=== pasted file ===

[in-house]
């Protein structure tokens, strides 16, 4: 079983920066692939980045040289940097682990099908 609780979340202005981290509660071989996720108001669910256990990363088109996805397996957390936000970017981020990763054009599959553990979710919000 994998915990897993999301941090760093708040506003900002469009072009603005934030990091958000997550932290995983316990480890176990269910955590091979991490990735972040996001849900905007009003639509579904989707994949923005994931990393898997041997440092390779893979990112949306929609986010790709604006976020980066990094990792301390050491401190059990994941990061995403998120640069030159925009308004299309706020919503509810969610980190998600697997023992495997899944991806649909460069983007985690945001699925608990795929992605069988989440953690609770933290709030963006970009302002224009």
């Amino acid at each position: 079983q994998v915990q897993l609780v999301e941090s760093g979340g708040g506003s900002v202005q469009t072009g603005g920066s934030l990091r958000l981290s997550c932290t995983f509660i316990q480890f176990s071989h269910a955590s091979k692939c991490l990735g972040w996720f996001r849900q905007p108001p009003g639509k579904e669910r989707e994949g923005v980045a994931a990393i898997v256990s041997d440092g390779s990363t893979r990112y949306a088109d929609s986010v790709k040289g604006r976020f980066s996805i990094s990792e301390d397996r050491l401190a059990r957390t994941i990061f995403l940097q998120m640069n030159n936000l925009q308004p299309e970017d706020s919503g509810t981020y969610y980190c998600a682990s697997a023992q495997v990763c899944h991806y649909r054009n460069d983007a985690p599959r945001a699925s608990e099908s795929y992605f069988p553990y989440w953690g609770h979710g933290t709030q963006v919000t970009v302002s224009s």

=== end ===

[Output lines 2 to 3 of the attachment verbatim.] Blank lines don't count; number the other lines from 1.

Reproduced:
């Protein structure tokens, strides 16, 4: 079983920066692939980045040289940097682990099908 609780979340202005981290509660071989996720108001669910256990990363088109996805397996957390936000970017981020990763054009599959553990979710919000 994998915990897993999301941090760093708040506003900002469009072009603005934030990091958000997550932290995983316990480890176990269910955590091979991490990735972040996001849900905007009003639509579904989707994949923005994931990393898997041997440092390779893979990112949306929609986010790709604006976020980066990094990792301390050491401190059990994941990061995403998120640069030159925009308004299309706020919503509810969610980190998600697997023992495997899944991806649909460069983007985690945001699925608990795929992605069988989440953690609770933290709030963006970009302002224009």
């Amino acid at each position: 079983q994998v915990q897993l609780v999301e941090s760093g979340g708040g506003s900002v202005q469009t072009g603005g920066s934030l990091r958000l981290s997550c932290t995983f509660i316990q480890f176990s071989h269910a955590s091979k692939c991490l990735g972040w996720f996001r849900q905007p108001p009003g639509k579904e669910r989707e994949g923005v980045a994931a990393i898997v256990s041997d440092g390779s990363t893979r990112y949306a088109d929609s986010v790709k040289g604006r976020f980066s996805i990094s990792e301390d397996r050491l401190a059990r957390t994941i990061f995403l940097q998120m640069n030159n936000l925009q308004p299309e970017d706020s919503g509810t981020y969610y980190c998600a682990s697997a023992q495997v990763c899944h991806y649909r054009n460069d983007a985690p599959r945001a699925s608990e099908s795929y992605f069988p553990y989440w953690g609770h979710g933290t709030q963006v919000t970009v302002s224009s």